Nitrogen

Nitrogen (N) is needed for the synthesis of amino acids, proteins, chlorophyll, nucleic acids and coenzymes.

Tomato plants cannot make their own nitrogen so there must be some present in the growing media for them to thrive. When fertilizing tomatoes this nutrient is usually the most needed.

Plants asborb nitrogen mostly as inorganic forms such as nitrate (NO3-) and also as ammonium (NH4+) or amino (NH2+) ions. Since most soil nitrogen is in the organic form, it must be oxidized first by soil organisms into the inorganic forms in order for the plant to use it.

Nitrogen fertilizers can also effect pH of the soil.

Various sources of nitrogen can be used when fertilizing tomatoes.


Various Nitrogen Sources

    Inorganics

    • ammonium nitrate
    • ammonium sulfate
    • anhydrous ammonia
    • calcium nitrate
    • potassium nitrate
    • sodium nitrate
    • urea

    Organics

    • alfalfa meal
    • blood meal
    • compost
    • feather meal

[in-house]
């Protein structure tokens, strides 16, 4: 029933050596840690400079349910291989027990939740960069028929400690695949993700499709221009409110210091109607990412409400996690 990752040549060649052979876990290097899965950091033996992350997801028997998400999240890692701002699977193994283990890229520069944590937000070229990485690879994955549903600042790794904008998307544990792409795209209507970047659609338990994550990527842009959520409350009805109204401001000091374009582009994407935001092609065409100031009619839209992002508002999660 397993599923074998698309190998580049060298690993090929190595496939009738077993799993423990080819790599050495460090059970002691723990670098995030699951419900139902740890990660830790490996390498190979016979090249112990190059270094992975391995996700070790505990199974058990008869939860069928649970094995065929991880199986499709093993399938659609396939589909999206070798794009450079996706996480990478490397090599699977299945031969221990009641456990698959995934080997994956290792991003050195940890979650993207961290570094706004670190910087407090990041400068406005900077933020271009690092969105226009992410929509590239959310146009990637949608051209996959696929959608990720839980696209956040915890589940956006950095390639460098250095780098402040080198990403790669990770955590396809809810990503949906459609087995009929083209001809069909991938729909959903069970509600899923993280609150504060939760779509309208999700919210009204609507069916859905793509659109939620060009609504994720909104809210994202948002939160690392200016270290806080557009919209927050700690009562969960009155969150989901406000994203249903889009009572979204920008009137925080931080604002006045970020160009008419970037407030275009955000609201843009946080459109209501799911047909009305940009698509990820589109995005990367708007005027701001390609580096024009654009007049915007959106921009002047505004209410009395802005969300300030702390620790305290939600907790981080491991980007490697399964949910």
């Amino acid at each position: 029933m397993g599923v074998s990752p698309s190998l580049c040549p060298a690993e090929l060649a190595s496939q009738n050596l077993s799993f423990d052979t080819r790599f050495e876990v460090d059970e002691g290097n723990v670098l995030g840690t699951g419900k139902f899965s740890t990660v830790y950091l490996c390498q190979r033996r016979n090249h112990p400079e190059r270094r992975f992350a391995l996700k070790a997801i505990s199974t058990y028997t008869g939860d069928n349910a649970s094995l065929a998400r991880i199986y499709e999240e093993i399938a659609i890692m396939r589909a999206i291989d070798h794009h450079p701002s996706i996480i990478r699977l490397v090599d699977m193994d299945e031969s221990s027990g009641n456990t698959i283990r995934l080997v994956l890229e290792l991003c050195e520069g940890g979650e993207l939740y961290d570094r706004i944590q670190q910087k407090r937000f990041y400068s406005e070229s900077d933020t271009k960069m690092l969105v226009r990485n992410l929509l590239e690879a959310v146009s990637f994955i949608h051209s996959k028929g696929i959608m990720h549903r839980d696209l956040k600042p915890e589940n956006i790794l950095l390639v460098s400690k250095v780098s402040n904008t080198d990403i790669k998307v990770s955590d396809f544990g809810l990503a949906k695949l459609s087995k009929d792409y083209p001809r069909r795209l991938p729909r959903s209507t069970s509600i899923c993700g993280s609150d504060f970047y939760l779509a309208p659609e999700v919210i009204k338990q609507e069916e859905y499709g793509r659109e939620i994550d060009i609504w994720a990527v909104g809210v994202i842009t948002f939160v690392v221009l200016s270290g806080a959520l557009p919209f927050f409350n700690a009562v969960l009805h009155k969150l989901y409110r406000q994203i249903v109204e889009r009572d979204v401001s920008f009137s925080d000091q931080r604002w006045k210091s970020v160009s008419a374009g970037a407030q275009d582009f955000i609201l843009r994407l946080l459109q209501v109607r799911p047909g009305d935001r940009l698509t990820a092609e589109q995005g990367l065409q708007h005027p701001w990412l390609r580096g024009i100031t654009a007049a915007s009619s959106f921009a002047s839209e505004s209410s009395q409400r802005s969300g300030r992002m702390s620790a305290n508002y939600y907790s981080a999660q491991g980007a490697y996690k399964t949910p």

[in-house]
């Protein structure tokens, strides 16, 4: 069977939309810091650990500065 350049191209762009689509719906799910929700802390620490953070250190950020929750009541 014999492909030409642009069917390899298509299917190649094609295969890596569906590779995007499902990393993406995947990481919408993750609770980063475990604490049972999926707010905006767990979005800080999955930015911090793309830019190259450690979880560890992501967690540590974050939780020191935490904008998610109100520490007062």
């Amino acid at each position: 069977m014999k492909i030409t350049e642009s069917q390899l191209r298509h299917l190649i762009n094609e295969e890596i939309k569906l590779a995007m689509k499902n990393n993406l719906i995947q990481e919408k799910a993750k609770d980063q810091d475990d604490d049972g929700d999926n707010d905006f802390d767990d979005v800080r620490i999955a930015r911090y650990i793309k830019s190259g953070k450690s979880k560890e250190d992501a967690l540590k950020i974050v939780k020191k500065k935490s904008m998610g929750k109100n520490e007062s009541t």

• fish meal
    • legumes (tilled in)
    • manures



Inorganics

    Benefits

    • quick release to the plant
    • lower volumes required
    • able to fertigate

    Drawbacks

    • can lead to salt build ups
    • easier to "over-fertilize"
    • can "burn" roots or foliage

Organics

    Benefits

    • slow release to the plant
    • often adds organic matter
    • most do not "burn" roots or foliage
    • some can be used to temporarily repel animals (bloodmeal, hair)

    Drawbacks

    • over use of manures can lead to excessive salt build ups
    • often larger volumes to apply
    • some are "smelly"
    • potential source for human pathogens (manures, blood meal, bone meal)


Signs of Nitrogen deficiencies


Conditions which favor deficiencies



Nitrogen excess



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